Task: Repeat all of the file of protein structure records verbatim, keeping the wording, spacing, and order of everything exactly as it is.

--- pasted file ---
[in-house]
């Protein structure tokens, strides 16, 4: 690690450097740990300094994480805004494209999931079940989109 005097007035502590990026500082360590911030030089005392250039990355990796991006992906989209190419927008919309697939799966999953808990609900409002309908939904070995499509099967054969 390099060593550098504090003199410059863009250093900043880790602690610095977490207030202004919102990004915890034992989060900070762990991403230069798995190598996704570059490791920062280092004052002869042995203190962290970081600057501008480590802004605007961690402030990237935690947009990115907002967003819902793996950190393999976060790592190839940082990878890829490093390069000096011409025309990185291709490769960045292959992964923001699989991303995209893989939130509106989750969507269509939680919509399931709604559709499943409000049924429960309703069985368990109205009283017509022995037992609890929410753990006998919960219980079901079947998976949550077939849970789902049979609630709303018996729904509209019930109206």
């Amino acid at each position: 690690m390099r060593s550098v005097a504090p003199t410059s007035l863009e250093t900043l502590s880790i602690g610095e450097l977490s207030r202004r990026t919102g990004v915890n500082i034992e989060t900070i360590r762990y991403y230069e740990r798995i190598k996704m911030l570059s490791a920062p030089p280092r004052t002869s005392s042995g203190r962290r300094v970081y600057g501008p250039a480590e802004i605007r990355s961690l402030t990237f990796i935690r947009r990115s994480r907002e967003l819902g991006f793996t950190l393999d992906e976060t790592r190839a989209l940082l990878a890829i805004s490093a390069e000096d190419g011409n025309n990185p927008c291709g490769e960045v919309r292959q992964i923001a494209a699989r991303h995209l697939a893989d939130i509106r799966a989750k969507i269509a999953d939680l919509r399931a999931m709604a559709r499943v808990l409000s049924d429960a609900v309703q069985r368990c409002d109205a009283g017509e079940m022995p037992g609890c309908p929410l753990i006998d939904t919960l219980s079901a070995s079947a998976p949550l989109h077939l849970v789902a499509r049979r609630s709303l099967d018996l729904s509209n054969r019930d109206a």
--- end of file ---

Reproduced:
[in-house]
């Protein structure tokens, strides 16, 4: 690690450097740990300094994480805004494209999931079940989109 005097007035502590990026500082360590911030030089005392250039990355990796991006992906989209190419927008919309697939799966999953808990609900409002309908939904070995499509099967054969 390099060593550098504090003199410059863009250093900043880790602690610095977490207030202004919102990004915890034992989060900070762990991403230069798995190598996704570059490791920062280092004052002869042995203190962290970081600057501008480590802004605007961690402030990237935690947009990115907002967003819902793996950190393999976060790592190839940082990878890829490093390069000096011409025309990185291709490769960045292959992964923001699989991303995209893989939130509106989750969507269509939680919509399931709604559709499943409000049924429960309703069985368990109205009283017509022995037992609890929410753990006998919960219980079901079947998976949550077939849970789902049979609630709303018996729904509209019930109206």
């Amino acid at each position: 690690m390099r060593s550098v005097a504090p003199t410059s007035l863009e250093t900043l502590s880790i602690g610095e450097l977490s207030r202004r990026t919102g990004v915890n500082i034992e989060t900070i360590r762990y991403y230069e740990r798995i190598k996704m911030l570059s490791a920062p030089p280092r004052t002869s005392s042995g203190r962290r300094v970081y600057g501008p250039a480590e802004i605007r990355s961690l402030t990237f990796i935690r947009r990115s994480r907002e967003l819902g991006f793996t950190l393999d992906e976060t790592r190839a989209l940082l990878a890829i805004s490093a390069e000096d190419g011409n025309n990185p927008c291709g490769e960045v919309r292959q992964i923001a494209a699989r991303h995209l697939a893989d939130i509106r799966a989750k969507i269509a999953d939680l919509r399931a999931m709604a559709r499943v808990l409000s049924d429960a609900v309703q069985r368990c409002d109205a009283g017509e079940m022995p037992g609890c309908p929410l753990i006998d939904t919960l219980s079901a070995s079947a998976p949550l989109h077939l849970v789902a499509r049979r609630s709303l099967d018996l729904s509209n054969r019930d109206a």